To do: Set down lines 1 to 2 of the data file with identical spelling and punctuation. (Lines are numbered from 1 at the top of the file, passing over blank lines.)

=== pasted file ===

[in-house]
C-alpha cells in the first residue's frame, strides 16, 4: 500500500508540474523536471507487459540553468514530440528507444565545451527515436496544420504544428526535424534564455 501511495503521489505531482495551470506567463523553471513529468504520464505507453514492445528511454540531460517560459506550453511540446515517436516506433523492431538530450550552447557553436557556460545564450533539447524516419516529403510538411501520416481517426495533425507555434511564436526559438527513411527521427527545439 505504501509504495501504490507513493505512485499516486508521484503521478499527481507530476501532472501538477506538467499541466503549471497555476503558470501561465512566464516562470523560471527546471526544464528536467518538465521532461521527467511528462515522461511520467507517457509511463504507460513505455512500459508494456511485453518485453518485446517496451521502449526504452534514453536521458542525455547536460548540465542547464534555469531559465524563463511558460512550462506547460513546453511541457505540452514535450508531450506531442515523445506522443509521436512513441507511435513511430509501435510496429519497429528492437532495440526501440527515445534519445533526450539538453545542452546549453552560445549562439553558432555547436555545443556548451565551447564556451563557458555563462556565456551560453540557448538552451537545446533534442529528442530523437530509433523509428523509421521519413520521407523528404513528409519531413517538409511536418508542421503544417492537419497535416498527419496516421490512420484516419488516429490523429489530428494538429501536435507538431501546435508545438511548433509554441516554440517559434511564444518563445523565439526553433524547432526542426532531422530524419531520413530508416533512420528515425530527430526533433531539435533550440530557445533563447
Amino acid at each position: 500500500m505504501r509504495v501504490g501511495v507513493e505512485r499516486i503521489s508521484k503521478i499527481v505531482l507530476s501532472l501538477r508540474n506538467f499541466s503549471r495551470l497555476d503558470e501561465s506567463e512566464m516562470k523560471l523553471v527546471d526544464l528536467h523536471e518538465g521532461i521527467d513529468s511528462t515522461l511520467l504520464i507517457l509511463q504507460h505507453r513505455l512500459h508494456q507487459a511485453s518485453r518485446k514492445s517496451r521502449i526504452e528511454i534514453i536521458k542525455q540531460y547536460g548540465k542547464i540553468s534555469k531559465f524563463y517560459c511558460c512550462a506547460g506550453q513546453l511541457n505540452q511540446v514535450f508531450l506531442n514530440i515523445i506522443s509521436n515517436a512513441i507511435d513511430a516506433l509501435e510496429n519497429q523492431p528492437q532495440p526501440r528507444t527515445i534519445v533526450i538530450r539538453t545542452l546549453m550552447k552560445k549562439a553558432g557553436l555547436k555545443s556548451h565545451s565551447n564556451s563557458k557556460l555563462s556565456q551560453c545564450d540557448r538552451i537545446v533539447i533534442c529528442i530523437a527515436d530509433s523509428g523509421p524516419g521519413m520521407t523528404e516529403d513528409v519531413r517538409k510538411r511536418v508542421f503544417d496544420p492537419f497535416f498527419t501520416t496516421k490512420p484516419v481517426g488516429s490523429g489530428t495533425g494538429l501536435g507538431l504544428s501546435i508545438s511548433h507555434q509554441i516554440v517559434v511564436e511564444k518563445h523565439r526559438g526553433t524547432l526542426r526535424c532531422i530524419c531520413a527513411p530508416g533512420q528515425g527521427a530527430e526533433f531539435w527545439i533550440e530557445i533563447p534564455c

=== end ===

[in-house]
C-alpha cells in the first residue's frame, strides 16, 4: 500500500508540474523536471507487459540553468514530440528507444565545451527515436496544420504544428526535424534564455 501511495503521489505531482495551470506567463523553471513529468504520464505507453514492445528511454540531460517560459506550453511540446515517436516506433523492431538530450550552447557553436557556460545564450533539447524516419516529403510538411501520416481517426495533425507555434511564436526559438527513411527521427527545439 505504501509504495501504490507513493505512485499516486508521484503521478499527481507530476501532472501538477506538467499541466503549471497555476503558470501561465512566464516562470523560471527546471526544464528536467518538465521532461521527467511528462515522461511520467507517457509511463504507460513505455512500459508494456511485453518485453518485446517496451521502449526504452534514453536521458542525455547536460548540465542547464534555469531559465524563463511558460512550462506547460513546453511541457505540452514535450508531450506531442515523445506522443509521436512513441507511435513511430509501435510496429519497429528492437532495440526501440527515445534519445533526450539538453545542452546549453552560445549562439553558432555547436555545443556548451565551447564556451563557458555563462556565456551560453540557448538552451537545446533534442529528442530523437530509433523509428523509421521519413520521407523528404513528409519531413517538409511536418508542421503544417492537419497535416498527419496516421490512420484516419488516429490523429489530428494538429501536435507538431501546435508545438511548433509554441516554440517559434511564444518563445523565439526553433524547432526542426532531422530524419531520413530508416533512420528515425530527430526533433531539435533550440530557445533563447